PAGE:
Can you build a better burger? It turns out you can—and should. Lately, the all-American classic is getting a striking makeover, especially when it comes to the fixings, which are getting more adventurous, more gourmet, and more interesting.
In the quick-service category, where burgers appear on 36 percent of menus, that means thinking outside the bun about toppings, sauces, and condiments. By including toppings such as premium cheeses like smoked Gouda and Gorgonzola—these cheeses are up 23 percent on burger menus since 2013, according to a Datassential report on burger trends—and ethnic flavors like the ever-popular sriracha, restaurants are raising the stakes on one of the most universal menu items.
At Des Moines, Iowa–based Zombie Burger, which has two locations, that means stunt burgers piled high with everything from chicken-fried bacon to peanut butter. Between the regular menu and the special burgers of the week, Zombie has designed more than 200 burgers, like the Raygun—topped with Monterey Jack cheese, fried jalapeños, caramelized onion, bacon, guacamole, and chipotle mayo—and the Machete Kills Again, a Spanish-inspired burger that incorporated breaded and fried cheese enchiladas topped with pork carnitas, white queso, and guacamole.
Inspiration comes from other cuisines and pop culture, too. There have been burgers that riffed on Star Wars, the presidential election (the Monte Christie, a beer-battered and fried triple bacon cheeseburger named after New Jersey governor Chris Christie, appeared during the Iowa caucus), and The Walking Dead.
“We do pride ourselves on a great cheeseburger,” says Tom McKern, executive chef. “But as we started to grow, we noticed that our customer base really wanted stunt burgers as well.” The tamer specials just don’t sell as well, he adds.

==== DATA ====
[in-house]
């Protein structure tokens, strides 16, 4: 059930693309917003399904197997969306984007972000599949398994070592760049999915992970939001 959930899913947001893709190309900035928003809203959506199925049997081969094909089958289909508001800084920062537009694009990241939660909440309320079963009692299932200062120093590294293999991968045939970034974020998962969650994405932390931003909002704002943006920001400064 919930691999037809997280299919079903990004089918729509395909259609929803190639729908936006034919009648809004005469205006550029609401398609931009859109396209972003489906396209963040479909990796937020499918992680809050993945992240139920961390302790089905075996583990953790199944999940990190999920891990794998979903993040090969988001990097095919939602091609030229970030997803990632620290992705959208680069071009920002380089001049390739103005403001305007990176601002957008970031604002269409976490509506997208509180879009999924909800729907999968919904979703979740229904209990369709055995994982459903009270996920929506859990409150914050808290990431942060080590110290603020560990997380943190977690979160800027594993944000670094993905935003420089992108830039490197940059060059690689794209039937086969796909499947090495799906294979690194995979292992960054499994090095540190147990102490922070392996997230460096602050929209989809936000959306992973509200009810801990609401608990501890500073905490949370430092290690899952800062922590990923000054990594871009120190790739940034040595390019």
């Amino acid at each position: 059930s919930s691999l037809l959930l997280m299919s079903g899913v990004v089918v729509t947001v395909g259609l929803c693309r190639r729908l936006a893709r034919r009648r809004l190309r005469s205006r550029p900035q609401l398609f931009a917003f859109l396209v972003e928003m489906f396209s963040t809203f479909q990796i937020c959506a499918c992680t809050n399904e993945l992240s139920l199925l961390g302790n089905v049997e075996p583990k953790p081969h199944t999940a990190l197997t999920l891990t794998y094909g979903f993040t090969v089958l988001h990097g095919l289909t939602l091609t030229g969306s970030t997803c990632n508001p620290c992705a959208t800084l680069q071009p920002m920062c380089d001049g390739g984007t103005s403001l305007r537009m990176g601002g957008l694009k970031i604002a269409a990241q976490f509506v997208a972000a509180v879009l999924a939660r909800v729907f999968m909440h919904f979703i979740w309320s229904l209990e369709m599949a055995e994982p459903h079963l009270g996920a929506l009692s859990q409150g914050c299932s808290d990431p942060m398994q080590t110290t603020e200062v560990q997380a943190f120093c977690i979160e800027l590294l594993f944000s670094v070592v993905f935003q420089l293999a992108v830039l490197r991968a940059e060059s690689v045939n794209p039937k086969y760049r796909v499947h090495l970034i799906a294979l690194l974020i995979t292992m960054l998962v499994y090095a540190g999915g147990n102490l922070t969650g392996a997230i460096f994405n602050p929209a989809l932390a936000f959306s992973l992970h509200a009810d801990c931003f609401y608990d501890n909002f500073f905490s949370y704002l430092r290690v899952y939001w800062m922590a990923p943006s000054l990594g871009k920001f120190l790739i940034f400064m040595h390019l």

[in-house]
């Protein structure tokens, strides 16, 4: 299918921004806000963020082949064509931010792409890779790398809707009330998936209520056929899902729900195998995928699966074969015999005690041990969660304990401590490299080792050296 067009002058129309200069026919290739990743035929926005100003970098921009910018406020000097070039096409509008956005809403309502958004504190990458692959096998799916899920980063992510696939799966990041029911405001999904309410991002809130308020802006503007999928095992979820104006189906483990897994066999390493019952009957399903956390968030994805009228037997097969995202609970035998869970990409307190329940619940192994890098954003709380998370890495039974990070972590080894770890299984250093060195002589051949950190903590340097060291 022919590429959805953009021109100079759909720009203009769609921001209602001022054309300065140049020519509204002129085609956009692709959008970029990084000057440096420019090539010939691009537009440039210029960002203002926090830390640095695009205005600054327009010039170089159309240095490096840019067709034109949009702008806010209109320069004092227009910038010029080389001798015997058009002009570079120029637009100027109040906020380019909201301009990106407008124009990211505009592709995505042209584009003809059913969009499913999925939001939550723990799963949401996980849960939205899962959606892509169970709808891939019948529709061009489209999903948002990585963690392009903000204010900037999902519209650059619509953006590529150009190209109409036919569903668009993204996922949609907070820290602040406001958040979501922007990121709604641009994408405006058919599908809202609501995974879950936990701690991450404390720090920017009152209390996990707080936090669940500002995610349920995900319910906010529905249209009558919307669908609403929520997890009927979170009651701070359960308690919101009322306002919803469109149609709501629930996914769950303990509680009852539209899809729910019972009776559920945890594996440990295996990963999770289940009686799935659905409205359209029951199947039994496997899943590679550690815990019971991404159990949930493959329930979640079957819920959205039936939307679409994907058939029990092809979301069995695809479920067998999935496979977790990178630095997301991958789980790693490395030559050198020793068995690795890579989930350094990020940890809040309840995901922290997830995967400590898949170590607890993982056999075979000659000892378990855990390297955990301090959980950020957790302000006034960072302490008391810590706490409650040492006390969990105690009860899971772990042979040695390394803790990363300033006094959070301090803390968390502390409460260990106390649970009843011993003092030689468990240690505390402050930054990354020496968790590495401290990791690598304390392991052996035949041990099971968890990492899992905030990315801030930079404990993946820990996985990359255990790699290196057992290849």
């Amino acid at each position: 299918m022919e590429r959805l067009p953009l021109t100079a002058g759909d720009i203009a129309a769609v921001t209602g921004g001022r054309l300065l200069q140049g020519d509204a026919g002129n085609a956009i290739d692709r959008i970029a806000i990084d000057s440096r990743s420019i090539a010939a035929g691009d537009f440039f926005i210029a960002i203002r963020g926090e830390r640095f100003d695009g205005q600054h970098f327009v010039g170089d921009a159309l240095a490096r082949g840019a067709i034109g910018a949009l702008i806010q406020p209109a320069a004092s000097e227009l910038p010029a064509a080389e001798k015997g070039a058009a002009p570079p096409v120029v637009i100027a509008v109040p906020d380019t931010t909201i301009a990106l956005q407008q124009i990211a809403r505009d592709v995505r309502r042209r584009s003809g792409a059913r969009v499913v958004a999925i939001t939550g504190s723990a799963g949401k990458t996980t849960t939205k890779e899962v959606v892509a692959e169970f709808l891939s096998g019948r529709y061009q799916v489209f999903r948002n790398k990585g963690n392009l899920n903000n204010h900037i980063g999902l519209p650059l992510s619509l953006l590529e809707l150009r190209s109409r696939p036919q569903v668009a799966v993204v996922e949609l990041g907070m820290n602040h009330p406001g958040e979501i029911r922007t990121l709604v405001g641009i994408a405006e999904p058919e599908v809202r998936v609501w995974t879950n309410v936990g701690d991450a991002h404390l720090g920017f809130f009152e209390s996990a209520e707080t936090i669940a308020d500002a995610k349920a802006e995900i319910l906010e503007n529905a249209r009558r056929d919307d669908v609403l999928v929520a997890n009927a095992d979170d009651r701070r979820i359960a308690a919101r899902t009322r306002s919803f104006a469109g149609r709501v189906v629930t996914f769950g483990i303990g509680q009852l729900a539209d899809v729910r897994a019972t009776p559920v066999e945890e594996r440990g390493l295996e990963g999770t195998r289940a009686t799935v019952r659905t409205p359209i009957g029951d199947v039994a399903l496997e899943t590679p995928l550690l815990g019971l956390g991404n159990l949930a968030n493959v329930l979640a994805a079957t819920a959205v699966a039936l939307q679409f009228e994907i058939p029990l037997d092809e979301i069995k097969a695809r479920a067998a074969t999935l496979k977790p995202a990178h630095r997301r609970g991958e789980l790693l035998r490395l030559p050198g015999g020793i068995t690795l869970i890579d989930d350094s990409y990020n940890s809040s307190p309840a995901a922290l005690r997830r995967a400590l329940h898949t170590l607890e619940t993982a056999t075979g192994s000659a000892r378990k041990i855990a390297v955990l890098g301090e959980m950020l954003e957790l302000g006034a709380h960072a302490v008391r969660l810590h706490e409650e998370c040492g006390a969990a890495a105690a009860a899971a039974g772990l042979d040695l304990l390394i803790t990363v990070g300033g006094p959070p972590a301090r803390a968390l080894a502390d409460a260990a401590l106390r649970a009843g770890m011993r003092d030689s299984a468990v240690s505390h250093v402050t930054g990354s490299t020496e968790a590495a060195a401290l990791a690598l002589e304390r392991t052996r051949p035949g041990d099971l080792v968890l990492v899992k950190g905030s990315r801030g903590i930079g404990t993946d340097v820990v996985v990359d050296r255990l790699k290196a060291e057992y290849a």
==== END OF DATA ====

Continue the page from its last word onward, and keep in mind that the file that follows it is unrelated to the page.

While Zombie Burger’s clientele might be seeking a specific extreme experience, they do reflect a broader desire among consumers for more adventurous burgers. One way that trend appears in burger chains across the country is heat—and plenty of it.
At Washington, D.C.–based Burger Tap & Shake, each table is stocked with a bottle of sriracha. “That’s a huge component for us,” executive chef Jeff Tunks says.
Meanwhile, at Dugg Burger, which has locations in Dallas and Plano, Texas, and specializes in customizable burgers with a hollowed-out top bun, myriad toppings appeal to spice lovers.
“Customers really like hot menu items, so we’ve been doing a lot of pepper things, like ghost pepper cheese spread. We had a hatch chile week in September,” says Jeff Braunstein, managing partner at Dugg.
The trend toward heat has also asserted itself in the form of spicy Korean barbecue sauce and spicy Thai peanut sauce. For customers who “want to be more adventurous but aren’t there yet,” Braunstein says, he and his team experiment with familiar flavors, presenting always-popular guacamole spiked with chimichurri and whipping up bloody Mary ketchup (a New Year’s Day special).
Dugg offers 12 standard toppings—lettuce, grape tomato, dill pickle, Dugg sauce (a souped-up Thousand Island), ketchup, mustard, barbecue sauce, sautéed mushrooms, fire-roasted jalapeños, caramelized onions, crispy onion strings, and hickory-smoked bacon—alongside a rotating topping called the “Lucky 13,” which changes every day or two.